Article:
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by Rolan Tripp, DVM and Susan Tripp, MS

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 Brushing Up on Dental Care

Why do it?

Dental disease is one of the most common medical problems in domestic dogs and cats because most domestic pets don't reap the teeth-cleaning benefits that their ancestors did by gnawing on the bones of their prey.
Plaque accumulates on pets' teeth and when the plaque hardens, it irritates the gums. Eventually bacteria start to grow under the gum tissue. The bone may also become infected. If the infection moves into the bloodstream, it can damage the kidneys or the heart valves. The same process affects people, too.


A little known fact is the negative effect of poor dental hygiene on overall health.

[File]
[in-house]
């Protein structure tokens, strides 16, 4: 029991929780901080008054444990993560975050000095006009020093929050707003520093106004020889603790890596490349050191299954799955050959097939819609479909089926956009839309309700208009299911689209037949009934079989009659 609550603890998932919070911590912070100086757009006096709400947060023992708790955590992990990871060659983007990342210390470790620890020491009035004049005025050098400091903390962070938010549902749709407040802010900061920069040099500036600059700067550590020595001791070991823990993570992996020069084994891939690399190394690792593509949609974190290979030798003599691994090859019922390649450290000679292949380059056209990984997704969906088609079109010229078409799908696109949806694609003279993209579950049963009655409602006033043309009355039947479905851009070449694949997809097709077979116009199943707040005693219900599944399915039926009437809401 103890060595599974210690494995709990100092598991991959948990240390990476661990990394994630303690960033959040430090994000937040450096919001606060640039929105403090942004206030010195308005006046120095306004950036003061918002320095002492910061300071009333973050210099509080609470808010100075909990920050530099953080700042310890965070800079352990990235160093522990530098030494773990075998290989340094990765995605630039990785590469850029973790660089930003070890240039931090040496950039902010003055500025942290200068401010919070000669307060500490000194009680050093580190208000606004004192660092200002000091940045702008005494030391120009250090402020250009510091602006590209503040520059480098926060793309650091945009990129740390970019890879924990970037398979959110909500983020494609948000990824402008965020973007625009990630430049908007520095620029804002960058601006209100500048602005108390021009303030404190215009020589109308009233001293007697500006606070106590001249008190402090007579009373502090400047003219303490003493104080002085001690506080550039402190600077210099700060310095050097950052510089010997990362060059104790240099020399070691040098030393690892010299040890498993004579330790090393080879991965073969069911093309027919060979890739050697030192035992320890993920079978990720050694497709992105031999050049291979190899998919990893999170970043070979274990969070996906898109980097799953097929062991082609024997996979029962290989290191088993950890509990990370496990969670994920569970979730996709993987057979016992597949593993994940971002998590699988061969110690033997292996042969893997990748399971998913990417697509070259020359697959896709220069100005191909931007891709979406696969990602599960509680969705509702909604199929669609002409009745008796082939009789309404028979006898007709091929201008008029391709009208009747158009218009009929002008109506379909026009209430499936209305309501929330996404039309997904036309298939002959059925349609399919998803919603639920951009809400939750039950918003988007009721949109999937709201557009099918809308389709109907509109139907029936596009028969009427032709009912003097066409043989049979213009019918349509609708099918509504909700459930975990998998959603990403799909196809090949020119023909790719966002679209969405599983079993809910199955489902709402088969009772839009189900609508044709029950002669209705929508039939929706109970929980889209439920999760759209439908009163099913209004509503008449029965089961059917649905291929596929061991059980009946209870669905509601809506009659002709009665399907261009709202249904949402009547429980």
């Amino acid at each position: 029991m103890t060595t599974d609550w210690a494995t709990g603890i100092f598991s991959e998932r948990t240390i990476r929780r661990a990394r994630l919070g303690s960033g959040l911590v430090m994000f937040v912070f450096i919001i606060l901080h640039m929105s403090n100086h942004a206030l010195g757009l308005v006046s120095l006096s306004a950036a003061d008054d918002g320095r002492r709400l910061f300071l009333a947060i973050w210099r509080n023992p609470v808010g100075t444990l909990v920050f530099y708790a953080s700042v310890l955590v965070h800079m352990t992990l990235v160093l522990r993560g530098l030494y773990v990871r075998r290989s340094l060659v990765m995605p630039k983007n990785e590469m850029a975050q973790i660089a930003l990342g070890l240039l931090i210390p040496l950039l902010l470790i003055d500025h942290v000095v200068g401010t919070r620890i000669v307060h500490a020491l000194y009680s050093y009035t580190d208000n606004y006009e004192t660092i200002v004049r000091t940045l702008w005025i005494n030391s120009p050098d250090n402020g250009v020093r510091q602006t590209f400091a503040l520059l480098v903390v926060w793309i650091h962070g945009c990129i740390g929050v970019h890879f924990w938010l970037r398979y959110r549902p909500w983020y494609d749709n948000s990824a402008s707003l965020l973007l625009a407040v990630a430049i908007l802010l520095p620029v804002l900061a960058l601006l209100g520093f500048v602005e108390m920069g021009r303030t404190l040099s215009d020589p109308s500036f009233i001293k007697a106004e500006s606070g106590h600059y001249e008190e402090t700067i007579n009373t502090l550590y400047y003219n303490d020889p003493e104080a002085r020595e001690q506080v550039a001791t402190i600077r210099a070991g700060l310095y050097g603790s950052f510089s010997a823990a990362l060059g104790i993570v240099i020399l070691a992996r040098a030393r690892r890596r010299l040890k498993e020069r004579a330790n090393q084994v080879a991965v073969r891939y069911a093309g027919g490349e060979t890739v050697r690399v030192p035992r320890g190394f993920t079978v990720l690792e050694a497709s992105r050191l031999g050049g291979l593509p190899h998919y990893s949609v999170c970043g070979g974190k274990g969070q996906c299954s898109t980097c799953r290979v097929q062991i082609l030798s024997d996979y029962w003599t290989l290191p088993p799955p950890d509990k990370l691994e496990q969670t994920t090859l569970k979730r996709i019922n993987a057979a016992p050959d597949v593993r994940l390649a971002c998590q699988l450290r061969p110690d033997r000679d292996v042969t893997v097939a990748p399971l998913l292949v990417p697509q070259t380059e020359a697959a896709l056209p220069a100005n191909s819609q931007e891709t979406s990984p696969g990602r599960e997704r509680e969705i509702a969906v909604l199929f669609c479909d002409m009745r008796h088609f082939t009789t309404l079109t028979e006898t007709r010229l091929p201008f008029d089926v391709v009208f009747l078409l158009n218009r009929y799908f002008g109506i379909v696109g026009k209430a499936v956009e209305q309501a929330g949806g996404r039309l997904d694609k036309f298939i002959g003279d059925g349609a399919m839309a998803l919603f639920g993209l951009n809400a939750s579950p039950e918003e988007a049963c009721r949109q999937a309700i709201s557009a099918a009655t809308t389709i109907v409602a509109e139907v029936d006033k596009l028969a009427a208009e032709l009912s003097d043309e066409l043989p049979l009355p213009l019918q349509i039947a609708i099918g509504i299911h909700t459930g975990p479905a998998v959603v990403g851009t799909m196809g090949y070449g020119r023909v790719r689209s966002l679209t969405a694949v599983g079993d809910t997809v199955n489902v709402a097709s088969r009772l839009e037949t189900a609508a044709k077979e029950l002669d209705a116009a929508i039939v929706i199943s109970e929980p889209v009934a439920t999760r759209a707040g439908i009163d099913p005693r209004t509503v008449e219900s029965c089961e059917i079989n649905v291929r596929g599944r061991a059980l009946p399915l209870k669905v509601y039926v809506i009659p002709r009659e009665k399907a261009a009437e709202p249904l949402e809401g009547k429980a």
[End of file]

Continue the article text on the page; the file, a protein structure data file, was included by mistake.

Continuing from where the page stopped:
What is it?


When veterinarians explain the key to dental health, a common reaction by the pet owner is, "You want me to do what?"  What did the veterinarian say?  Simply put, "Brush your pets' teeth daily."

Bacteria formed under the gums may enter the bloodstream and damage vital organs such as the heart and kidney.


How to do it?


     1.    Start with a relaxed cat and no toothbrush.
     2.    Introduce the toothpaste on your finger by massaging the gums.
     3.    Introduce the finger brush one tooth, one session at a time.
     4.    Introduce the toothbrush coupled with treats and praise.
     5.    Begin brushing one or two teeth daily and phase out treats.
     6.    Increase the number of teeth brushed each session. 
     7.    Always praise cooperative behavior during the brushing


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